The farmers' protests have caused deep divisions in Argentine society
Farmers in Argentina have lifted most of the roadblocks they put in place across the country during a three-month dispute with the government.
The cause of the dispute - a sharp increase in taxes on soy and other agricultural exports - is now to be debated by the Argentine Congress.
But farmers are poised to resume their protest if no progress is made.
The protests caused widespread food shortages, travel chaos and hit the export of agricultural goods.
The protesting farmers set up and manned more than 300 roadblocks across the country.
Truck drivers, inconvenienced by the farmers' blockades, erected their own barricades.
The protests made it impossible on some days to travel around Argentina, stopping materials from reaching factories and hitting tourism, with hotels reporting big losses.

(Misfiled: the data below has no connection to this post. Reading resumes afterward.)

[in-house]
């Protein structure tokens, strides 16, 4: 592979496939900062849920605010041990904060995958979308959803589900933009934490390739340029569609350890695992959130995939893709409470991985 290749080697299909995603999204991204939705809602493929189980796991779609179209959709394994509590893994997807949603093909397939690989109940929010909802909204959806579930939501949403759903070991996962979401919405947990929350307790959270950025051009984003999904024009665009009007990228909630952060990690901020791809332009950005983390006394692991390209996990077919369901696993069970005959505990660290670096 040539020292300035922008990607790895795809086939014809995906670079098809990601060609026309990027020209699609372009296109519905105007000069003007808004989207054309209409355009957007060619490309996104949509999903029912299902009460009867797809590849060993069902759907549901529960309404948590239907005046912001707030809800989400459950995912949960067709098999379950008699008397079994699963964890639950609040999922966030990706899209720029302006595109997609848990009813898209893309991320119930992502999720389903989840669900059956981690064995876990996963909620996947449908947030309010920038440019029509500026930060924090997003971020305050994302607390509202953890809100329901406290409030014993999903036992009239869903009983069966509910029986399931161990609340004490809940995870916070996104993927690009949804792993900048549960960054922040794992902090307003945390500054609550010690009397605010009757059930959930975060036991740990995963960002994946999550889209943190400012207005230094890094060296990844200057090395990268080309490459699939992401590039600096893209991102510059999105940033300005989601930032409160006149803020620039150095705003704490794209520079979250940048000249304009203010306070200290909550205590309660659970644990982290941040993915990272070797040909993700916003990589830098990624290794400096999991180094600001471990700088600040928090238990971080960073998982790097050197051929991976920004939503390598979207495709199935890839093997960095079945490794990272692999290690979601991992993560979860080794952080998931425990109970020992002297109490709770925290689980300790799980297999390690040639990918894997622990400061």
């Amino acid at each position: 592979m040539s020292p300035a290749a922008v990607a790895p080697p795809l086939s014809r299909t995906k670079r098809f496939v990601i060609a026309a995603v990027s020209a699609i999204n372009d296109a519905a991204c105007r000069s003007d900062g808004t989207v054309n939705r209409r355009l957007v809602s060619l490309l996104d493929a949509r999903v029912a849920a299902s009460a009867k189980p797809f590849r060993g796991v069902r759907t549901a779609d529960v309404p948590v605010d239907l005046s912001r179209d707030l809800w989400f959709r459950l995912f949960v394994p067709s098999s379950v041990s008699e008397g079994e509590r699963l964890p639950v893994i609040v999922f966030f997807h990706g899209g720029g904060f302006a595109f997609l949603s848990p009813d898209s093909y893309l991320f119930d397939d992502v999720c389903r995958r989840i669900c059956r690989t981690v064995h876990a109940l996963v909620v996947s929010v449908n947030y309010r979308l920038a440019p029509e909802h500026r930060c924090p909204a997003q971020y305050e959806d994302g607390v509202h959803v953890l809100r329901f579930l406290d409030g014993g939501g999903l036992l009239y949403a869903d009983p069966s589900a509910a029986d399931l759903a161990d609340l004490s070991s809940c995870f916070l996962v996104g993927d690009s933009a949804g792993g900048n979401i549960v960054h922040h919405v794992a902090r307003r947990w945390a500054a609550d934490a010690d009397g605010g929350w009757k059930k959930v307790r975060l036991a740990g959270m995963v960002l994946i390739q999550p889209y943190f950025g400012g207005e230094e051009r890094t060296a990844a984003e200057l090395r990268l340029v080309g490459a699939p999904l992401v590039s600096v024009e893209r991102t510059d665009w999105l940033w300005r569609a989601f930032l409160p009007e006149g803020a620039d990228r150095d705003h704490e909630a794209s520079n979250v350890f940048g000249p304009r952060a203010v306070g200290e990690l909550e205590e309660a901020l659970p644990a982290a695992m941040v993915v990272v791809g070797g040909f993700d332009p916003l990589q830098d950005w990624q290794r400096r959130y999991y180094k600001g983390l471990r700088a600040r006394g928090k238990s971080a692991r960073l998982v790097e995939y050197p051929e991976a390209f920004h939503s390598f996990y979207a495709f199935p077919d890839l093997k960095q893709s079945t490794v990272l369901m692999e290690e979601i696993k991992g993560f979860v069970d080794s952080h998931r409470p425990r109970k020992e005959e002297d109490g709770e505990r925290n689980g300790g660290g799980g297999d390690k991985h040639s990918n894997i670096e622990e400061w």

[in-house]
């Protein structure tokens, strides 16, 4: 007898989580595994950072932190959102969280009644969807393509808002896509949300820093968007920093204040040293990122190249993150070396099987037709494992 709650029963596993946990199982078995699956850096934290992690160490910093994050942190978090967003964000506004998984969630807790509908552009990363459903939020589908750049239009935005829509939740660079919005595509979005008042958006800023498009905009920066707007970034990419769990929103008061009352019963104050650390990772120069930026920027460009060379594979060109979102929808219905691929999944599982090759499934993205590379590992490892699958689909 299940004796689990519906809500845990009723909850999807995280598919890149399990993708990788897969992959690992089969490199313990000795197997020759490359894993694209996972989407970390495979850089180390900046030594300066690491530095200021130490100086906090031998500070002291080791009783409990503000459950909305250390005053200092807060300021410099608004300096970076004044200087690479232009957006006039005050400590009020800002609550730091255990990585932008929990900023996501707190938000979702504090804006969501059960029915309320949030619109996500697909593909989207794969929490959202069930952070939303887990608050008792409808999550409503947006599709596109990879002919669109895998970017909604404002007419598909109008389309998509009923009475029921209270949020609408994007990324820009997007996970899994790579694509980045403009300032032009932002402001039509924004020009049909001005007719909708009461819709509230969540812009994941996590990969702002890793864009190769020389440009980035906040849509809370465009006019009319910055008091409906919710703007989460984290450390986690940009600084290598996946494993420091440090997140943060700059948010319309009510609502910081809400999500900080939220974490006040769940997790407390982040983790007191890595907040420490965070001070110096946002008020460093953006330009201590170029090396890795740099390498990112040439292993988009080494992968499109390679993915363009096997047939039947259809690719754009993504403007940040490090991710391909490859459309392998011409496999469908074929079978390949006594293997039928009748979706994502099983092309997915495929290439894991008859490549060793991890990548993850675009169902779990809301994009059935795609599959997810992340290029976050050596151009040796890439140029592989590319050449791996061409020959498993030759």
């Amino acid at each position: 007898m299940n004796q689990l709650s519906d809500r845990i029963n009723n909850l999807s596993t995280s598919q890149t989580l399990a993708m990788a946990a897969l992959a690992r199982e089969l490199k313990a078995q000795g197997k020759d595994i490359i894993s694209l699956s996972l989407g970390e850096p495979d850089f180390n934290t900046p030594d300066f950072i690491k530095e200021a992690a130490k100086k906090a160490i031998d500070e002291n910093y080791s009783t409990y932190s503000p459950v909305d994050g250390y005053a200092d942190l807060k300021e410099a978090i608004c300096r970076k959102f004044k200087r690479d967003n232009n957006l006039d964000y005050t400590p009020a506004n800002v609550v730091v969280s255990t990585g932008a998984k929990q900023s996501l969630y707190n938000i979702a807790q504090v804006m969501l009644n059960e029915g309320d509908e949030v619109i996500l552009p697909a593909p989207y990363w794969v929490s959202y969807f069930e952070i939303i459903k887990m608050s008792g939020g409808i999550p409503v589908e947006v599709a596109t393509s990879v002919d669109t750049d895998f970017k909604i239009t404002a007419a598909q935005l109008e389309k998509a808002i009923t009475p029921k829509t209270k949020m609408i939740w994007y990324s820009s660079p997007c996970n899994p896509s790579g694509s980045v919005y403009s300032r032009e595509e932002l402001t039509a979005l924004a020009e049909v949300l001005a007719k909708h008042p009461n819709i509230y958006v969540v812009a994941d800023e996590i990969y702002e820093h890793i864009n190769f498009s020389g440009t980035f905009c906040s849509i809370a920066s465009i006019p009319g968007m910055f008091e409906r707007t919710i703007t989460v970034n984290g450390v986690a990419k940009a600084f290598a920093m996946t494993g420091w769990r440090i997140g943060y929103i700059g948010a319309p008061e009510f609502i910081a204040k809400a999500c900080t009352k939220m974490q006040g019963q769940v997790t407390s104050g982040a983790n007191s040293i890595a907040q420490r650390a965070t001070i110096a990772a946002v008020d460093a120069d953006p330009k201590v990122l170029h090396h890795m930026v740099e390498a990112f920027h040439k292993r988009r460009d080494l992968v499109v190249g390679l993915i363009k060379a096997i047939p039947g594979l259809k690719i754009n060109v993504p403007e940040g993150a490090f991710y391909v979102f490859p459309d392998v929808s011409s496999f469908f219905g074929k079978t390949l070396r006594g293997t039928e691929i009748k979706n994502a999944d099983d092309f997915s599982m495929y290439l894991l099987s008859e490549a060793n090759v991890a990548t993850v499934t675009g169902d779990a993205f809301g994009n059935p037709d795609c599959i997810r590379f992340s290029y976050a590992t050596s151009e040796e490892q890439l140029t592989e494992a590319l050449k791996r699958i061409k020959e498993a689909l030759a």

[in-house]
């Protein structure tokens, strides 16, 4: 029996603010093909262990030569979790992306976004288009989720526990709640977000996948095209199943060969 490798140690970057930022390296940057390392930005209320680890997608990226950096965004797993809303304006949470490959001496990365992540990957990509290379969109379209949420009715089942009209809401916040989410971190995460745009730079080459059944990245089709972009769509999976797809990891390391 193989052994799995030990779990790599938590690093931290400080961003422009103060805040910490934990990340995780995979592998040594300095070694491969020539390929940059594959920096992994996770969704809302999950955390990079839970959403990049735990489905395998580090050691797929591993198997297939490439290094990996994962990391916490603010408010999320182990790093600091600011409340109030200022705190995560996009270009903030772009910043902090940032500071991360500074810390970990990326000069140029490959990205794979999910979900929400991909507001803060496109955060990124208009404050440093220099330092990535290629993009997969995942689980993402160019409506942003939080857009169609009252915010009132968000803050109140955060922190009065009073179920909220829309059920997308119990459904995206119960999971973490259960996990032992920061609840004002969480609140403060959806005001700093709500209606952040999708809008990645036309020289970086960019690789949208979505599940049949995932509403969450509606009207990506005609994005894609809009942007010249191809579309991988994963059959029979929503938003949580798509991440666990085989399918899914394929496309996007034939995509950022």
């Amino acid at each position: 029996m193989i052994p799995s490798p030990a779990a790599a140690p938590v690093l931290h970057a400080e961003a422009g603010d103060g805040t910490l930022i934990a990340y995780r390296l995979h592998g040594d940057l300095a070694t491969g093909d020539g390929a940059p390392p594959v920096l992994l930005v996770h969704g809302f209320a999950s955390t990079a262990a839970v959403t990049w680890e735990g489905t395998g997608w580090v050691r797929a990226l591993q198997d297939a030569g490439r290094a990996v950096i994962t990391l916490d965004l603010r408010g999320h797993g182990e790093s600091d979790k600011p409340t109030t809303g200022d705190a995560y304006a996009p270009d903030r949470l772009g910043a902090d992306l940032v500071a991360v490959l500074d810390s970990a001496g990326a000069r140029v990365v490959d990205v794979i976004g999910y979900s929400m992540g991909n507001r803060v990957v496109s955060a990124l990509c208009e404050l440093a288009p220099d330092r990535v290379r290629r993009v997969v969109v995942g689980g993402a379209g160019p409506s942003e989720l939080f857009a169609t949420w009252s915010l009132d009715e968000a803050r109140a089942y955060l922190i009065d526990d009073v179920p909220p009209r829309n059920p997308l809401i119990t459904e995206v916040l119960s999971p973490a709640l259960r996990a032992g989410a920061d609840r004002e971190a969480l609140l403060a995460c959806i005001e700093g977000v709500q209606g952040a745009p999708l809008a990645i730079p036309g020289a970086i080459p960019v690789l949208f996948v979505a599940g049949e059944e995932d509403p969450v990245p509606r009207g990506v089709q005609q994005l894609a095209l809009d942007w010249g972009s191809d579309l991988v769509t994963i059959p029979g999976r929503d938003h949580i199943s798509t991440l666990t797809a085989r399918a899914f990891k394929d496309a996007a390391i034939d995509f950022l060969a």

Sigh of relief
The farmers' decision to end the protest came after President Cristina Fernandez said the contentious export tax increases would be sent to Congress for debate.
The BBC's Daniel Schweimler, in Buenos Aires, says most Argentines will now be breathing a deep sigh of relief that the dispute, for now at least, is over.
The government says it needs to raise taxes to tackle inflation and improve help for the poor.
But some farmers fear Congress will merely rubber stamp the tax policy, and are prepared to resume their protest.